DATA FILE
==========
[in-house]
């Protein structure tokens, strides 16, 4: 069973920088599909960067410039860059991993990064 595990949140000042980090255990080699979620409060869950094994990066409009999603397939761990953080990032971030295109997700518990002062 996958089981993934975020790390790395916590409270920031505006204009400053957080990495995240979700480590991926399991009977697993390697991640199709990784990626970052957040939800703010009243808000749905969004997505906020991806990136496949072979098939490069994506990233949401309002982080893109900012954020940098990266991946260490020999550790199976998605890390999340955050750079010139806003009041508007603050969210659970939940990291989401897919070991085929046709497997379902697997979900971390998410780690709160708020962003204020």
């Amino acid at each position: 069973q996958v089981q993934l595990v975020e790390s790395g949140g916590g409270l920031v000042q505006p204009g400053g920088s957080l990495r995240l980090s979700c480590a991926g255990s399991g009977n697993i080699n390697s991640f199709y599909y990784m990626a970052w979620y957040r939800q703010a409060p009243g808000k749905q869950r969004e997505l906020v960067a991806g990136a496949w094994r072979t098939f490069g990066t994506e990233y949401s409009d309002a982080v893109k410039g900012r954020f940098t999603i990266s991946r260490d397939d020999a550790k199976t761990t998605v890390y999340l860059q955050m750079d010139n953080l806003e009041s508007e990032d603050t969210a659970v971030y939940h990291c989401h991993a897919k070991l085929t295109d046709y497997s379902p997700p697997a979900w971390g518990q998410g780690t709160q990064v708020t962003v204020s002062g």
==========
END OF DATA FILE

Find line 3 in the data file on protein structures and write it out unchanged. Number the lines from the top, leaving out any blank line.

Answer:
């Amino acid at each position: 069973q996958v089981q993934l595990v975020e790390s790395g949140g916590g409270l920031v000042q505006p204009g400053g920088s957080l990495r995240l980090s979700c480590a991926g255990s399991g009977n697993i080699n390697s991640f199709y599909y990784m990626a970052w979620y957040r939800q703010a409060p009243g808000k749905q869950r969004e997505l906020v960067a991806g990136a496949w094994r072979t098939f490069g990066t994506e990233y949401s409009d309002a982080v893109k410039g900012r954020f940098t999603i990266s991946r260490d397939d020999a550790k199976t761990t998605v890390y999340l860059q955050m750079d010139n953080l806003e009041s508007e990032d603050t969210a659970v971030y939940h990291c989401h991993a897919k070991l085929t295109d046709y497997s379902p997700p697997a979900w971390g518990q998410g780690t709160q990064v708020t962003v204020s002062g």